May 19, 2011 - Morning Song Farm

Zuck Bread

By | Uncategorized | No Comments

There’s plenty of zuchini bread recipes out there, this is just about as basic as you can get:


6 eggs

2 cups oil

4 cups grated zuchs

2 cups sugar

6 cups flour

4 teaspoons cinnamon

1/2 teaspoon baking powder

2 teaspoons baking soda

2 teaspoons salt

2 teaspoons vanilla

Combine everything in a bowl, mix well. Pour into greased and floured loaf pans, or use muffin tins. Bake at 350 for 1 hour if you’re using pans, and less time if you are using muffin tins. (Probably 45 mins., just keep an eye on them)

Fennel Leaf

By | Uncategorized | No Comments

There aren’t a lot of recipes floating around for fennel leaf. The flavor in the leaf isn’t as strong as in the seed (anise seed). But I love the leaf and am sharing a few uses below:

Fennel Leaf Tea:

2 tsp. fresh leaves

1 cup boiling water

1 tsp. honey

1 tsp. lime juice

Fennel Leaf Fruit Salad

Okay, this isn’t really a recipe, but more a suggestion: throw together whatever fruit you have available, then toss in some finely chopped fennel leaf and lime juice. The fennel is so sweet, it’s almost a sweetener. Not as sweet as stevia, but it has that candy/licorce taste that I love.

Barbequed Fennel Leaf

Again, not a recipe, but a cool use of the fennel leaf: place on barbeque coals when grilling either meat or veggies. The candy/licorce scent permeates the grilled food.

Other Ideas

Dice fennel leaf and toss in your salad, chop and use on top of baked fish or chicken. Place in Cuisinart with the sugar from a bread or cookie recipe, “puree”, then sift out the fennel leaf and use the flavor-infused sugar in your recipe.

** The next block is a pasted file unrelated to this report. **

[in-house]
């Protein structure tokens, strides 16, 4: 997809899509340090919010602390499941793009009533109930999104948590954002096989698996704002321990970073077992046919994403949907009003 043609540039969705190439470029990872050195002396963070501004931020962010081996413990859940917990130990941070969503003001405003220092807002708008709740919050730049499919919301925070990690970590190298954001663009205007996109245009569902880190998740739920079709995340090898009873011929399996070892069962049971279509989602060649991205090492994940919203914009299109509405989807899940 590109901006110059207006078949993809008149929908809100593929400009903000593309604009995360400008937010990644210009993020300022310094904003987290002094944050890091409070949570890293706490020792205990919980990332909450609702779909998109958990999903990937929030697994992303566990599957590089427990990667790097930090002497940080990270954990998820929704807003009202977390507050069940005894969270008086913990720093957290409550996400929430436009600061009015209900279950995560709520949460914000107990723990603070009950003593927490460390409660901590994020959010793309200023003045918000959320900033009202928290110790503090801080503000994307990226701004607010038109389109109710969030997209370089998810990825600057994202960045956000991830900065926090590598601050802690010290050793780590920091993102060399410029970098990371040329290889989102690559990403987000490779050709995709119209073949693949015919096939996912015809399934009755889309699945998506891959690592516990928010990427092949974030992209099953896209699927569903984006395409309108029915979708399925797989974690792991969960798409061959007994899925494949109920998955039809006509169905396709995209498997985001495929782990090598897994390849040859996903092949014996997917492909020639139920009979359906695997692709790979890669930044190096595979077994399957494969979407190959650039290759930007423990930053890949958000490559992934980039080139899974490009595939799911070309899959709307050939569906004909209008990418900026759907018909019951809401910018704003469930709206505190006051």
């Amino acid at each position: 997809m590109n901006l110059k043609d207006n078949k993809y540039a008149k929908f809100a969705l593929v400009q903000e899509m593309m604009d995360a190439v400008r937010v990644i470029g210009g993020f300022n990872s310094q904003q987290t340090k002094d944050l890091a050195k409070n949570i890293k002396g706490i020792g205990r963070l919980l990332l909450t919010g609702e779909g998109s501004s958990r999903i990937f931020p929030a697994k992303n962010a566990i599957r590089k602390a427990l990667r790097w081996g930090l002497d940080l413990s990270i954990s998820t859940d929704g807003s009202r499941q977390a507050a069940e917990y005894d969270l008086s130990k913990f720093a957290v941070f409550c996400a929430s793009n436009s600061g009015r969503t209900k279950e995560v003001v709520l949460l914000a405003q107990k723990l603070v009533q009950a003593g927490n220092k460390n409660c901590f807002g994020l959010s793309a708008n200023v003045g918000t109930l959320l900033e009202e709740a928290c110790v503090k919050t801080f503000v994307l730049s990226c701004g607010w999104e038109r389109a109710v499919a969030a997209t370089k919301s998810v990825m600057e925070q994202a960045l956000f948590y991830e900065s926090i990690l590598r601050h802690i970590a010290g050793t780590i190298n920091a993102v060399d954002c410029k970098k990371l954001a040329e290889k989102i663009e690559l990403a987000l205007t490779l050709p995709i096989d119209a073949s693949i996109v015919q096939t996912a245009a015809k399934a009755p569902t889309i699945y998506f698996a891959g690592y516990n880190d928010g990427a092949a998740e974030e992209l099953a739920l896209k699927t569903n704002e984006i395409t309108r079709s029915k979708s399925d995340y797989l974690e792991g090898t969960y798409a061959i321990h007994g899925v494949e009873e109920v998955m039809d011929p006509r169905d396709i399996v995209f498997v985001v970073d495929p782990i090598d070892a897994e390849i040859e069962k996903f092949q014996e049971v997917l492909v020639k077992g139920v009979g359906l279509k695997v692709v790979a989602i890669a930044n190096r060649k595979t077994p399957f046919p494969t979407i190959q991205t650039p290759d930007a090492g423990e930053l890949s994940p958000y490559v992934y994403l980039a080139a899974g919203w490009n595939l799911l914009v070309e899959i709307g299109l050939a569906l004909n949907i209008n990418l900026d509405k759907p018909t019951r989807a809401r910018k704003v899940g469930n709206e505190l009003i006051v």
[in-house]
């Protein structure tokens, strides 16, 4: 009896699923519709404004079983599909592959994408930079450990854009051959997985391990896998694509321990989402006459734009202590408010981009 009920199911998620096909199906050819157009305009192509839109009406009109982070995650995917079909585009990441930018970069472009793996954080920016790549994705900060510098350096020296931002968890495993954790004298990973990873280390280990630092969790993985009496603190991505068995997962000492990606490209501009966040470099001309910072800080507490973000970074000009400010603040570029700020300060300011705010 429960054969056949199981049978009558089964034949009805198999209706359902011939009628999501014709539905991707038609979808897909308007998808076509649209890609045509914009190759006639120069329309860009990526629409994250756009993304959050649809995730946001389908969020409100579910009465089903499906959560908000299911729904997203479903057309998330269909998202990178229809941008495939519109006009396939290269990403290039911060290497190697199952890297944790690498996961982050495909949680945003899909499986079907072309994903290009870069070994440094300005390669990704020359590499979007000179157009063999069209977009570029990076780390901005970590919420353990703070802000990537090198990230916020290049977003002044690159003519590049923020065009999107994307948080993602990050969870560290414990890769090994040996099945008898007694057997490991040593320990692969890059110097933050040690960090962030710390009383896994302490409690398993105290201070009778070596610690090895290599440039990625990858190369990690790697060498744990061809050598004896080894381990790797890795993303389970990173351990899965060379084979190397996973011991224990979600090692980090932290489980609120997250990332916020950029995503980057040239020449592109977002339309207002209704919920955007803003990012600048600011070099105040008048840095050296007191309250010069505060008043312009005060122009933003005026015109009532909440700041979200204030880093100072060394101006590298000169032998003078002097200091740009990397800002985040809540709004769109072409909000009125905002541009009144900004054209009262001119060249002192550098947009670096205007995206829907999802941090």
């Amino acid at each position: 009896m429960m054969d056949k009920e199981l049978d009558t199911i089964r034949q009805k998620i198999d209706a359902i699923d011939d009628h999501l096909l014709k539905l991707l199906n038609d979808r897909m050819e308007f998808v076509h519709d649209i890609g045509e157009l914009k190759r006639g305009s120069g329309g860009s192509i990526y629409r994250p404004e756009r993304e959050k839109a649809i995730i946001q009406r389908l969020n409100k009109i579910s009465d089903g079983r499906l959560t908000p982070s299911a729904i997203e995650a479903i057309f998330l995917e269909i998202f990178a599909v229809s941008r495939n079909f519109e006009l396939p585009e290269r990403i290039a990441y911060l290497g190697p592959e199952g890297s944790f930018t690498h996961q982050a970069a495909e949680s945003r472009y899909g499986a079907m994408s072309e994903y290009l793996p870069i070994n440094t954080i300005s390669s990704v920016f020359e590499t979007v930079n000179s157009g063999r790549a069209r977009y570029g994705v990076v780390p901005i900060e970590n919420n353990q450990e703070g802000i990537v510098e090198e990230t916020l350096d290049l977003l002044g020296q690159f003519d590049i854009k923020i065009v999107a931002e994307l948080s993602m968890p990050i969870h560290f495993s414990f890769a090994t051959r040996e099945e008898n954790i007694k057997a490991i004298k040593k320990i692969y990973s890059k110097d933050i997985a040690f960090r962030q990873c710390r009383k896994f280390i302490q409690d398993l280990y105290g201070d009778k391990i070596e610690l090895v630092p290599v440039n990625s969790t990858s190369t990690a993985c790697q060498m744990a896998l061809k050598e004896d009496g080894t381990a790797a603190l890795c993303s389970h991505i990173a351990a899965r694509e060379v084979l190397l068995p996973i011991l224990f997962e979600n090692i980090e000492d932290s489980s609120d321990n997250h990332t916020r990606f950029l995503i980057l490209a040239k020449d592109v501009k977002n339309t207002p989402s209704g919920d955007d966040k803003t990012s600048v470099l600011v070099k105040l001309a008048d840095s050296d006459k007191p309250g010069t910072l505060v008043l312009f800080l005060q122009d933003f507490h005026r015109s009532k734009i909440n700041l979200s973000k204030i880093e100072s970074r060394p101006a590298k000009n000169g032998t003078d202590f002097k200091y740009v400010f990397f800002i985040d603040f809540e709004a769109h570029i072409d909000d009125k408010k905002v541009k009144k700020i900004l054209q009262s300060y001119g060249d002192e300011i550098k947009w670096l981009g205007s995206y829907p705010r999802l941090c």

Tabouli Parsley Recipe

By | Uncategorized | No Comments

Okay, I admit it. The main reason that parsley exists for me on the planet is for tabouli. I always considered the parsley on the plate as decorative. So when I tried this at a friend’s house I have to say I was surprised. Then addicted. Besides the obvious and critical component of finely chopped parsley, the core of this dish is a processed form of wheat, called bulgur. There are numerous tabouli recipes, this is just one.

Bulgur wheat dates back several thousand years. Because the wheat was dried in the sun, it resisted mold and stored well for long periods of time; making it a survival food during famine. The ancient process is still used in some parts of the Mediterranean. The fresh wheat is boiled in pots until fully cooked (this can take more than a day on some cases), then it’s spread out on rooftops to dry in the baking sun. Finally, when the moisture content is near zero, the wheat kernels are cracked into pieces and sorted by sieving into different sizes for different uses.

Today, the bulgur you buy is processed using modern methods, but the nutritional value is still that of a whole cereal grain.


1 cup raw bulgur wheat…try to find medium or course grain; fine grain is too heavy and isn’t good for Tabouli.

20 to 25 sprigs parsley; finely minced; including stems

10 large radishes, diced

1/2 cup fresh lemon or lime juice

1/4 cup California Olive Oil

1 Tablespoon salt

1/2 Teaspoon pepper

2 tomatoes, diced

2 medium onions, diced

Rinse wheat. Pour enough boiling water over it to cover by 1 inch. Let stand for half an hour, or until wheat is light and fluffy. What you are doing is rehydrating your dehydrated wheat. Drain off excess water in a colander, then squeeze with your hands to remove whatever water you can.

Mix with your chopped veggies, add lime juice, oil and spices.

I serve with warmed pita bread.

Book Now!